I read three books on writing faster and cherry picked techniques from them to try to increase my drafting output. Here’s how it’s going so far.
Public service announcement: I don’t write writing advice blog posts. If anything sounds like a writing advice blog post, it isn’t. It’s just me mulling over something that worked for me or something I’m trying. This may be such a post.
Six days ago, when I felt like I was going in circles trying to plan my new novel, I decided to throw in the towel and just start writing it. It’s been some time since I drafted, so I expected to be a little rusty. It could have been worse, except I seem to have forgotten how to write in conflict even when I have it all lined up and ready to go, and I’ve forgotten that description even exists.
But those are problems for a revision to fix.
Right now I want to get the bones of my story down so I have something to edit. And as quickly as possible because, you know, I’m impatient. My last first draft, which I believe came in at about 140k words, took me three months. That was fine, but wouldn’t it be fun if I could write this one faster? Then I could get more quickly to the real work of bringing the story to life.
Cait Corrain tanked their writing career by review-bombing debut books by authors of colour whom they considered competition. See their victims’ exciting books here.
If you’ve been on Twitter recently–or read the normal human news–you will have heard about the Cait Corrain review bombing scandal. If you live in a cottage in the woods without internet (in which case how are you reading this?), the short version is that Cait, who was to be a 2024 debut author, created a bunch of fake Goodreads accounts to give 1-star ratings and nasty reviews to a bunch of 2024 debuts written by authors of colour, while giving 5-star reviews to their own book.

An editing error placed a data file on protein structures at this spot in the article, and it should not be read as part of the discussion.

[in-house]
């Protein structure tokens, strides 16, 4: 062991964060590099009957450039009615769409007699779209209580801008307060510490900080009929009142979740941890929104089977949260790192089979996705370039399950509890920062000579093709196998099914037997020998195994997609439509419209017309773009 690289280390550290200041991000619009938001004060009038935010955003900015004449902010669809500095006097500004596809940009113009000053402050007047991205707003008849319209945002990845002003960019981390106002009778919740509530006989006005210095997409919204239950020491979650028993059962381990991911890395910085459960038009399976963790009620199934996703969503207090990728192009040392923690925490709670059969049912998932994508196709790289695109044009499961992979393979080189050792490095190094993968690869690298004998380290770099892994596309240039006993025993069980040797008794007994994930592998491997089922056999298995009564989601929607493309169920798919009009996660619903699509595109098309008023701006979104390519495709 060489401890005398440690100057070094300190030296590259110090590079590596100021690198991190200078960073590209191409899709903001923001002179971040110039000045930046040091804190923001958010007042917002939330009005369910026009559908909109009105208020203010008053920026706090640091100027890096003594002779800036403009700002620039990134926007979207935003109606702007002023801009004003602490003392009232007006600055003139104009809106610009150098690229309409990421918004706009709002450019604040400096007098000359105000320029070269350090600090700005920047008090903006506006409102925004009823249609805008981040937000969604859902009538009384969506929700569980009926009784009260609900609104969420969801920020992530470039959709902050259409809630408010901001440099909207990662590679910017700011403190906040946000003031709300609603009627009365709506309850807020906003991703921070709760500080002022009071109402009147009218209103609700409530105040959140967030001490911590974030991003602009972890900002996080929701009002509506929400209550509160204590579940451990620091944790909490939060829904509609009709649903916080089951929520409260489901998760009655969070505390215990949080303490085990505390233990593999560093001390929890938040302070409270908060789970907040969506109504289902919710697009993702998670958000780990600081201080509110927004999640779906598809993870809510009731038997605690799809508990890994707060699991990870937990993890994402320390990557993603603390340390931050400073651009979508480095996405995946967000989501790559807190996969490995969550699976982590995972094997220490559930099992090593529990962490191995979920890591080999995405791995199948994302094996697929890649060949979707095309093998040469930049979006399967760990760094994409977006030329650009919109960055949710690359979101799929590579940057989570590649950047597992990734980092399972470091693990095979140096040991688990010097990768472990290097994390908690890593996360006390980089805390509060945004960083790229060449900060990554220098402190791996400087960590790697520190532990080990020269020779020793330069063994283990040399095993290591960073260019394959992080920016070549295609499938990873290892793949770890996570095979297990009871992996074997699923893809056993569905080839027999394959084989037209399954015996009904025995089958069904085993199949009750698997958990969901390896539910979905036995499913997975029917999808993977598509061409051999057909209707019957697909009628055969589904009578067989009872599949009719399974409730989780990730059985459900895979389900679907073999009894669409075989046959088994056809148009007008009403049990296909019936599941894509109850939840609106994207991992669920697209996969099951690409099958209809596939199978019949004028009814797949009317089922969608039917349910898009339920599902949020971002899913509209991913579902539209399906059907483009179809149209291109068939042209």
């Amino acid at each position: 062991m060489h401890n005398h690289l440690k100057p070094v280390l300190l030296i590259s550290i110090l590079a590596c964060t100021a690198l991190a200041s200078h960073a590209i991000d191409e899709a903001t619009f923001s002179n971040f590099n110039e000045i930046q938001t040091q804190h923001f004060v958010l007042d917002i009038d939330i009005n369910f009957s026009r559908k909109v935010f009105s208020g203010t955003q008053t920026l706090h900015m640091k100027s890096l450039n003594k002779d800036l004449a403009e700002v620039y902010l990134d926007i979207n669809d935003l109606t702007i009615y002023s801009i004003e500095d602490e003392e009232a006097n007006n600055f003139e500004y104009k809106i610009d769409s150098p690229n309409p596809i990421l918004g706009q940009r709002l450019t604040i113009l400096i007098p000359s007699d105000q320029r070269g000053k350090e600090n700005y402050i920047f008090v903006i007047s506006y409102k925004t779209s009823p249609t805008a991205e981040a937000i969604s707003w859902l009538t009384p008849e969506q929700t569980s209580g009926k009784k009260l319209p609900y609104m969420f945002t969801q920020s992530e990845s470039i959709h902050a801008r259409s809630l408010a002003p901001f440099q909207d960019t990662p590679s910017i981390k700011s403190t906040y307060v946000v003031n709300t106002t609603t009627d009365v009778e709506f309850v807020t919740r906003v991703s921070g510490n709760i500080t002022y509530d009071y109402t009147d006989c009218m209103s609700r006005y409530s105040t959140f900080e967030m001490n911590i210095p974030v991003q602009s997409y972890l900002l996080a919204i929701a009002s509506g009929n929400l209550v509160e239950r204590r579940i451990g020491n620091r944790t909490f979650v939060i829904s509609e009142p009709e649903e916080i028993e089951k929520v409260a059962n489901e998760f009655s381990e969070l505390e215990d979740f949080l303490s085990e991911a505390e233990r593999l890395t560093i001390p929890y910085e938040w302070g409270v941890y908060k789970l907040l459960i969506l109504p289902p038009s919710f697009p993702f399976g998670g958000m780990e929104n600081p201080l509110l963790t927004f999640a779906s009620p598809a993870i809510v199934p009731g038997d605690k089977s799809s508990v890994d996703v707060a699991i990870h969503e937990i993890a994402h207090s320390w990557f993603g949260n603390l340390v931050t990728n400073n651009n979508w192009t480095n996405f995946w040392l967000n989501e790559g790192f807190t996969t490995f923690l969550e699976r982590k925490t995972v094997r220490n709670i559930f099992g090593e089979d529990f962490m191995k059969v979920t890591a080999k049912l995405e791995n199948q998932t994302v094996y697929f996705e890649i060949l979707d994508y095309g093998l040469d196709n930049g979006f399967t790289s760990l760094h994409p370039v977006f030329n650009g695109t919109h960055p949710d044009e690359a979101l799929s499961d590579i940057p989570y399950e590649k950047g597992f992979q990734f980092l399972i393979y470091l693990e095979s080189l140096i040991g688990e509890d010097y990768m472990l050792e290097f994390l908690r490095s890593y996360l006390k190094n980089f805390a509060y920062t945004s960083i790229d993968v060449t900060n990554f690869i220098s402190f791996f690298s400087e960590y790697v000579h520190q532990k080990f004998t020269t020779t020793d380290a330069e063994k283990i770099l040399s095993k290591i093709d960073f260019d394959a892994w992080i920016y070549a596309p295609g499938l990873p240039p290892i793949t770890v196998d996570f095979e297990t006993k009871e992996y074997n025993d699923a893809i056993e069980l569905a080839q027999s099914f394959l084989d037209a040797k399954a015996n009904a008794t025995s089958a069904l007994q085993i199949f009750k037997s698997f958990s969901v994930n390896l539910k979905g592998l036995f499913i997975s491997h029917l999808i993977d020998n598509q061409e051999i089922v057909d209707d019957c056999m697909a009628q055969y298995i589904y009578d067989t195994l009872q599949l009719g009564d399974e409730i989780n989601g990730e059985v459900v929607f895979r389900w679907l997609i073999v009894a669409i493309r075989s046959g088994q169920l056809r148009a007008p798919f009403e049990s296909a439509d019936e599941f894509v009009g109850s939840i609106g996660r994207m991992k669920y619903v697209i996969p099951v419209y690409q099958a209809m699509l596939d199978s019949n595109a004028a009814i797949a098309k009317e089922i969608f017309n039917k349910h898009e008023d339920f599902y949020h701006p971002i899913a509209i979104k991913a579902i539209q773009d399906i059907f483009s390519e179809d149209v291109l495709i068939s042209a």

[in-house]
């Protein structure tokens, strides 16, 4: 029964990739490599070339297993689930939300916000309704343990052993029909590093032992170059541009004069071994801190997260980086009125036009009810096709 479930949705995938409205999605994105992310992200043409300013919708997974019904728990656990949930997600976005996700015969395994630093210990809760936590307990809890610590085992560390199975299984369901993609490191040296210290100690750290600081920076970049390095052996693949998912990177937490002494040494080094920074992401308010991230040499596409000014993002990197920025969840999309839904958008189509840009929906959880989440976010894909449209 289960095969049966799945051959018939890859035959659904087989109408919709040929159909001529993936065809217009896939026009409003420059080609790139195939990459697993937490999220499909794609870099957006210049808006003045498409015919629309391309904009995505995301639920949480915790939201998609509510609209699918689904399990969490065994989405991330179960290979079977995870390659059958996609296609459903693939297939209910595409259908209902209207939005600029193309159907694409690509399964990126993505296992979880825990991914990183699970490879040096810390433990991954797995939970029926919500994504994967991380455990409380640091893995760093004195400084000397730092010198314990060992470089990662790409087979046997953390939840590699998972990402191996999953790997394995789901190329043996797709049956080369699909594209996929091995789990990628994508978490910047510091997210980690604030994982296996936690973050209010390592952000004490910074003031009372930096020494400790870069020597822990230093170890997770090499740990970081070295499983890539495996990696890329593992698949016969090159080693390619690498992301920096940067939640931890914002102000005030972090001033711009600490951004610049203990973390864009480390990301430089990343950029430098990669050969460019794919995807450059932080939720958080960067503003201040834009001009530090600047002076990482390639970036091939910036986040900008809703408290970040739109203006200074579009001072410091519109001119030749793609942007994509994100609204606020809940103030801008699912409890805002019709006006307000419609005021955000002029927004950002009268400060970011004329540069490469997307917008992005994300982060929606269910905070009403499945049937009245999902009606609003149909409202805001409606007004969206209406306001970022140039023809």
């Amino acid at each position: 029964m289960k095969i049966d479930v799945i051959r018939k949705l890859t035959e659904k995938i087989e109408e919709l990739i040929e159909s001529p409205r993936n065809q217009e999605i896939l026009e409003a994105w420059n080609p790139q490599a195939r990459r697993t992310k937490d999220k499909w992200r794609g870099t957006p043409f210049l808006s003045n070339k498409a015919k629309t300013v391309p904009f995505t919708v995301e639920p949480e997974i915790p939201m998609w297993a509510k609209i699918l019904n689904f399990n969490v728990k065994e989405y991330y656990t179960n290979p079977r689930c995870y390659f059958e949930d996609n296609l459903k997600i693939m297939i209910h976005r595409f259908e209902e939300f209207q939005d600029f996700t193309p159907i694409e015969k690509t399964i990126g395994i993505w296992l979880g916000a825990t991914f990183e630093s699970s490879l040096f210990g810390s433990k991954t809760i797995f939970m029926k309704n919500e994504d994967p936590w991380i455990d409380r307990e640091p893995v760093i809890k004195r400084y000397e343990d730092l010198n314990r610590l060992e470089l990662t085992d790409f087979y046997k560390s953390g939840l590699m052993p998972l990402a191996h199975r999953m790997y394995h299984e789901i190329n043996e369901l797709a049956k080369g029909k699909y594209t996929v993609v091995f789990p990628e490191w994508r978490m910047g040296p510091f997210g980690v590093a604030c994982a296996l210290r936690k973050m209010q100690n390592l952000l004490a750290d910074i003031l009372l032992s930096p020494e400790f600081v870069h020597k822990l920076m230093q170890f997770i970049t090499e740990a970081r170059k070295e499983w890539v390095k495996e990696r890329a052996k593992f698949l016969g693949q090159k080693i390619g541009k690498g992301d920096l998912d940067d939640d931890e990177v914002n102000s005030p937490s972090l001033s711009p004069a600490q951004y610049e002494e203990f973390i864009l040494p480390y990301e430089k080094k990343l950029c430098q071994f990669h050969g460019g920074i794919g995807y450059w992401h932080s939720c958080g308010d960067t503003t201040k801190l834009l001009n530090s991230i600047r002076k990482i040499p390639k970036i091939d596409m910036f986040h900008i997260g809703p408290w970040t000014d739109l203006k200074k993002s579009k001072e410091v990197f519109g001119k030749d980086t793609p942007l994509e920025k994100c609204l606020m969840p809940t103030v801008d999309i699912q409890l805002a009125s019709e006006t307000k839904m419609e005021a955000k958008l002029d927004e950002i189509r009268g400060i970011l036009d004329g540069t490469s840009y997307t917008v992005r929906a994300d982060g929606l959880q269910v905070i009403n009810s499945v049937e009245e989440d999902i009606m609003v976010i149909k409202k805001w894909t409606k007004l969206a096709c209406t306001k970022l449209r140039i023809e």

In worldbuilding for a new fantasy world that is thick with magic, I ask myself how much sense a fantasy system of magic has to make. And contemplate the nature of the human soul.
I’m worldbuilding for my new fantasy novel, and an important part of that is figuring out the universe’s system of magic. I’m trying something a bit different in this story, with a universe that’s less earth-like and more magical.
We’re talking isolated settlements floating over a void through which people must travel to move between them, venomous tree octopuses, and magical orbs exuded by a leviathan of the deep void. You want magic? It drips from every tree.
The problem is, it’s really hard to come up with a unified concept of magic that explains all the weird magic stuff in this universe. I know magic is allowed to be mysterious and, well, magical, but I’ve always preferred magic systems that have a certain logic to them, even if the logic includes a few leaps of possibility.
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